Gorilla Brothers Reunited: Long-lost siblings!!
Gorilla brothers’ emotional embrace captured after three years apart !! Handshakes, hugs and laughter were on display when two long-lost gorilla brothers were reunited after spending nearly three years apart. The pair of primates surprised staff at Longleat Safari Park, Wiltshire, with an affectionate display of brotherly love – having been apart since 2010. Kesho and his younger brother Alf were separated after the elder sibling was sent to London Zoo as part of a breeding program. The heart-warming moment as the misty-eyed pair embraced after being reunited, also appearing to share a joke, was captured on camera.
Despite Kesho appearing almost unrecognizable, with his weight ballooning by 200lbs, head gorilla keeper Mark Tye said Alf had no problem recognizing his sibling.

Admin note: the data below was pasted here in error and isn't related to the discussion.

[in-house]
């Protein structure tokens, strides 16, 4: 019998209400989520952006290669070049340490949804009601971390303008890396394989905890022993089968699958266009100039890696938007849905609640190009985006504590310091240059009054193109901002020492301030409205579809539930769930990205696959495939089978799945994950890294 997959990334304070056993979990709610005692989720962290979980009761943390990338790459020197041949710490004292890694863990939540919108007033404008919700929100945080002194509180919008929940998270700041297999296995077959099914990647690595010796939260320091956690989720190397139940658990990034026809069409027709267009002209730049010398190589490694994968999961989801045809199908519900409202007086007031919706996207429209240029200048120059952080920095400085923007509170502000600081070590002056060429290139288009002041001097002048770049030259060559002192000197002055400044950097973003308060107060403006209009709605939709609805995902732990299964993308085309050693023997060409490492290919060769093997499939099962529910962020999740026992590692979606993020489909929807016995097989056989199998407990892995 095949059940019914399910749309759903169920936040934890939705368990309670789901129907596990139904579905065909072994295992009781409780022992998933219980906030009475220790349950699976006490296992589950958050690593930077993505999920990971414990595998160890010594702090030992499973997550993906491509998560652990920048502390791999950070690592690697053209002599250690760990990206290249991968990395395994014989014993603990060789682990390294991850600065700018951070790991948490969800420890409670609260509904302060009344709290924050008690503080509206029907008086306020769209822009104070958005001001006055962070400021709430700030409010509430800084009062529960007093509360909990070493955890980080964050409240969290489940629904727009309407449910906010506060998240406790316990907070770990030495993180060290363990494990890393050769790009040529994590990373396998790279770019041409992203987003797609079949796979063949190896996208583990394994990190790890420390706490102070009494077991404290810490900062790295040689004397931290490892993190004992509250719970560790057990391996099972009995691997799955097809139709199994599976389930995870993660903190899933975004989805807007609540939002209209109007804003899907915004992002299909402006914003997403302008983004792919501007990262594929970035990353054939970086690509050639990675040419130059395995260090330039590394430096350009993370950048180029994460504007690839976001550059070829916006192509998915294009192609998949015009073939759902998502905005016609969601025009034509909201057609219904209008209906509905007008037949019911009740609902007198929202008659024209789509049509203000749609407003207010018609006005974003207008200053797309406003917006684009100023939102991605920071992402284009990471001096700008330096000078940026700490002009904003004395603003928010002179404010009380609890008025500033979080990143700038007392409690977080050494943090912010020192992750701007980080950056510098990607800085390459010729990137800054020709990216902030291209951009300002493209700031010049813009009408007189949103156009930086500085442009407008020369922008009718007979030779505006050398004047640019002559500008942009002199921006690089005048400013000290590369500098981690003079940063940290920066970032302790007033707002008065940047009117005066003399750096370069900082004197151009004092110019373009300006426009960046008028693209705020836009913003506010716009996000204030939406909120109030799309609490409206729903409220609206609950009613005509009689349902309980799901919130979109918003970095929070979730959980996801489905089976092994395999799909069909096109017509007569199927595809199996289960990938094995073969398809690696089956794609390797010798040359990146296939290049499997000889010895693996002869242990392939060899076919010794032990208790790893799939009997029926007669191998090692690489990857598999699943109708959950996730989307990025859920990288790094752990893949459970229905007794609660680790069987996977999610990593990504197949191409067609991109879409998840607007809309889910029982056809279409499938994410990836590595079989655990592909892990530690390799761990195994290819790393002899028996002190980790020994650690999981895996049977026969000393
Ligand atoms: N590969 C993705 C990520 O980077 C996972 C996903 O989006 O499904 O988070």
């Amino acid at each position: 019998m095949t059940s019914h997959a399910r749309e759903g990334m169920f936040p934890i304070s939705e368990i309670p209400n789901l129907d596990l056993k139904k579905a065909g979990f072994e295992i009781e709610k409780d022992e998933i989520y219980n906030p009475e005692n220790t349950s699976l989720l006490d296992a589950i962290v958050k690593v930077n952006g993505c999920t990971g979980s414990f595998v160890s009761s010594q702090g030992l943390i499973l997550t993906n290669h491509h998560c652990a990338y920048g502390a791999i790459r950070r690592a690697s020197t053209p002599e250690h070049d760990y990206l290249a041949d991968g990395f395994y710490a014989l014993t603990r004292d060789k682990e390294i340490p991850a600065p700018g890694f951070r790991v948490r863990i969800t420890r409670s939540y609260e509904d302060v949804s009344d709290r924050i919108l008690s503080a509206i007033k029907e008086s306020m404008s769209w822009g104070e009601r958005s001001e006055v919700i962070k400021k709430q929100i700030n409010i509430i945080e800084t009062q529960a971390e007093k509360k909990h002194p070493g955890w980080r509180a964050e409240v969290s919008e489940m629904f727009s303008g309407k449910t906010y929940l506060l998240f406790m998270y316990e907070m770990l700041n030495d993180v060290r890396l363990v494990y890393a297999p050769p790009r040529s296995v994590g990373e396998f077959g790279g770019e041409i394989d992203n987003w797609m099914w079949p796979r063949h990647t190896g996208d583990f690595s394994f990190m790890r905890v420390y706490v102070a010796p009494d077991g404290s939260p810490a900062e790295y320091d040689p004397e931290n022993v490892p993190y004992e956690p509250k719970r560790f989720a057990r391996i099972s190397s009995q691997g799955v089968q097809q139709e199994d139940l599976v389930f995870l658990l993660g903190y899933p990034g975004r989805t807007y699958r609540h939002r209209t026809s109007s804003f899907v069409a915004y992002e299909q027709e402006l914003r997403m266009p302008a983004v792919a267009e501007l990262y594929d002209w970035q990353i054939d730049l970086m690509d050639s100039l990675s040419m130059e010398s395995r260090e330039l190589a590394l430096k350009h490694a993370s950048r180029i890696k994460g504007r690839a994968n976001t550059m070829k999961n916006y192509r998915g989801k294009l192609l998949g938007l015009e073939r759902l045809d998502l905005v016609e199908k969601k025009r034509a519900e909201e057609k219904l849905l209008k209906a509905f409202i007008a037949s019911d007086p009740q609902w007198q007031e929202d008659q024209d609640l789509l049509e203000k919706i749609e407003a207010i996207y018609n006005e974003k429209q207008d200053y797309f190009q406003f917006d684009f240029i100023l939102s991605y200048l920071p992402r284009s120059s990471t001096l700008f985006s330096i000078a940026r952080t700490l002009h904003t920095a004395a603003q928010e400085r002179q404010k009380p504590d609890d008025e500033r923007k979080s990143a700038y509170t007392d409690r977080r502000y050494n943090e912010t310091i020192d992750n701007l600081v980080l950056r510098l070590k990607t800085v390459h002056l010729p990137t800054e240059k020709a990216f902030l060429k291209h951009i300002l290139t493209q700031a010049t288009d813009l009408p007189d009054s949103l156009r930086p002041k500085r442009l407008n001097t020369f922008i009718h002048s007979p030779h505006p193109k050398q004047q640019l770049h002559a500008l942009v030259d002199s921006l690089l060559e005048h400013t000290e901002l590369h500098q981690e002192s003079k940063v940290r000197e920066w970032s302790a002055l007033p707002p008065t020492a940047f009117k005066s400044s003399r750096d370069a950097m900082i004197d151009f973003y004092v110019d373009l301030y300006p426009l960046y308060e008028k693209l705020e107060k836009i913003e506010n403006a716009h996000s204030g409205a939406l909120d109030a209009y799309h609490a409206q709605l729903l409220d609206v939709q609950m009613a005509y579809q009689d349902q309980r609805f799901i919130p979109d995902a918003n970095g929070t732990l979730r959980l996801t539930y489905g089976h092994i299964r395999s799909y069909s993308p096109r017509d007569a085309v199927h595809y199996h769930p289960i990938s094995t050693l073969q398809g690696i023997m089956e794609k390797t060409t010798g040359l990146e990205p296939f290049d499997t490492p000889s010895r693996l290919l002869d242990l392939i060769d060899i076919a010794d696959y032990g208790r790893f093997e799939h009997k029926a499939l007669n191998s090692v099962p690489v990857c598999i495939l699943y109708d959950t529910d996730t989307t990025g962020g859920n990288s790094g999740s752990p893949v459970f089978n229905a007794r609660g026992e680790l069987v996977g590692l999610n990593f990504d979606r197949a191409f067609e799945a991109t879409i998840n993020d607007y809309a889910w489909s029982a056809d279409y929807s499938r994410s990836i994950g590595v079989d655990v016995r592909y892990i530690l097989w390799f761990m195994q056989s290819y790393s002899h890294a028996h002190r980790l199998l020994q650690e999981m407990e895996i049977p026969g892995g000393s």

‘We weren’t entirely sure that the brothers would even know each other, but the moment they met you could just see the recognition in their eyes,’ he said. ‘They were touching each other through the cage that temporarily separated them and there were no acts of aggression. ‘We put them together 24 hours later and it was like they had never been apart. ‘They were very animated and there was a lot of rough and tumble on the floor, but not in an aggressive way. ‘It is quite unusual to see that sort of childlike behaviour in a silverback.’ Kesho was recently moved to the new £3m enclosure after his attempts to father a baby gorilla were unsuccessful due to him being infertile.
‘They have formed a really tight bond and Kesho is actually incredibly tolerant,’ added Mr Tye. ‘Had they been two strangers there would have been a lot of face-to-face confrontation and some fighting and screaming. ‘But Kesho and Alf were happy to turn their backs on one another which is a sign of trust.
‘It is great for Alf to have an older brother to look up to and learn from and Kesho seems to enjoy being the center of attention.
‘It was very satisfying to see.’ The pair now look set to spend the rest of their days in the bachelor pad enclosure, set up due to the large amount of males in the current European breeding program.